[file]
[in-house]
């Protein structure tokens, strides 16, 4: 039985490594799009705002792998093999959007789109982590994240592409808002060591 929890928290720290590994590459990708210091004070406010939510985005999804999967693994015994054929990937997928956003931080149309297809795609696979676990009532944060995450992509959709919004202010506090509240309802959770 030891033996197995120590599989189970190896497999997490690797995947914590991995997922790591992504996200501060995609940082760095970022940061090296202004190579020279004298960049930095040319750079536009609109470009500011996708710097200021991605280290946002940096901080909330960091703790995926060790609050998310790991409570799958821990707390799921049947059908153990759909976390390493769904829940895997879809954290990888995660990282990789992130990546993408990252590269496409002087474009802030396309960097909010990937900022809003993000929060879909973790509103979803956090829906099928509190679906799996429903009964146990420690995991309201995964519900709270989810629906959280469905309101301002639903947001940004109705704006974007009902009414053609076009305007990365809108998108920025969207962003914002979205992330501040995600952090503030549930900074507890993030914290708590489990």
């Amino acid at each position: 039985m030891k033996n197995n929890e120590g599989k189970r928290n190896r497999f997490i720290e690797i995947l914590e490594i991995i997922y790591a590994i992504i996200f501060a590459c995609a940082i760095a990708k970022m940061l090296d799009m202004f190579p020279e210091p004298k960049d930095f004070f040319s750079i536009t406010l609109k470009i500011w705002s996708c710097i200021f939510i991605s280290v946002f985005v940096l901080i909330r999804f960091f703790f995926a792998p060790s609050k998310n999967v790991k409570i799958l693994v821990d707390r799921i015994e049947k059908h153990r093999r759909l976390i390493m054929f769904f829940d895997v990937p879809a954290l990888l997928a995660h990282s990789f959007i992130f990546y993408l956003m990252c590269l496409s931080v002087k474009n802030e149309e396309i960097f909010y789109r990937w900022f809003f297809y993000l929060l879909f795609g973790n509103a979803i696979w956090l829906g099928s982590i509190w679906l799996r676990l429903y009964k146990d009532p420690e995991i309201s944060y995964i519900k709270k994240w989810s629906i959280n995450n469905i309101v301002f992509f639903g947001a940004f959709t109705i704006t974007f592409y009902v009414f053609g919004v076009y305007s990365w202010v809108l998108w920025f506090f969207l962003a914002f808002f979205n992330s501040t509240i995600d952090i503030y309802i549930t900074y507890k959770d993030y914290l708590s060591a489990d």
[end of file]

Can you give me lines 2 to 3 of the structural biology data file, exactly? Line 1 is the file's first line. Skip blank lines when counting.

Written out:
């Protein structure tokens, strides 16, 4: 039985490594799009705002792998093999959007789109982590994240592409808002060591 929890928290720290590994590459990708210091004070406010939510985005999804999967693994015994054929990937997928956003931080149309297809795609696979676990009532944060995450992509959709919004202010506090509240309802959770 030891033996197995120590599989189970190896497999997490690797995947914590991995997922790591992504996200501060995609940082760095970022940061090296202004190579020279004298960049930095040319750079536009609109470009500011996708710097200021991605280290946002940096901080909330960091703790995926060790609050998310790991409570799958821990707390799921049947059908153990759909976390390493769904829940895997879809954290990888995660990282990789992130990546993408990252590269496409002087474009802030396309960097909010990937900022809003993000929060879909973790509103979803956090829906099928509190679906799996429903009964146990420690995991309201995964519900709270989810629906959280469905309101301002639903947001940004109705704006974007009902009414053609076009305007990365809108998108920025969207962003914002979205992330501040995600952090503030549930900074507890993030914290708590489990």
């Amino acid at each position: 039985m030891k033996n197995n929890e120590g599989k189970r928290n190896r497999f997490i720290e690797i995947l914590e490594i991995i997922y790591a590994i992504i996200f501060a590459c995609a940082i760095a990708k970022m940061l090296d799009m202004f190579p020279e210091p004298k960049d930095f004070f040319s750079i536009t406010l609109k470009i500011w705002s996708c710097i200021f939510i991605s280290v946002f985005v940096l901080i909330r999804f960091f703790f995926a792998p060790s609050k998310n999967v790991k409570i799958l693994v821990d707390r799921i015994e049947k059908h153990r093999r759909l976390i390493m054929f769904f829940d895997v990937p879809a954290l990888l997928a995660h990282s990789f959007i992130f990546y993408l956003m990252c590269l496409s931080v002087k474009n802030e149309e396309i960097f909010y789109r990937w900022f809003f297809y993000l929060l879909f795609g973790n509103a979803i696979w956090l829906g099928s982590i509190w679906l799996r676990l429903y009964k146990d009532p420690e995991i309201s944060y995964i519900k709270k994240w989810s629906i959280n995450n469905i309101v301002f992509f639903g947001a940004f959709t109705i704006t974007f592409y009902v009414f053609g919004v076009y305007s990365w202010v809108l998108w920025f506090f969207l962003a914002f808002f979205n992330s501040t509240i995600d952090i503030y309802i549930t900074y507890k959770d993030y914290l708590s060591a489990d």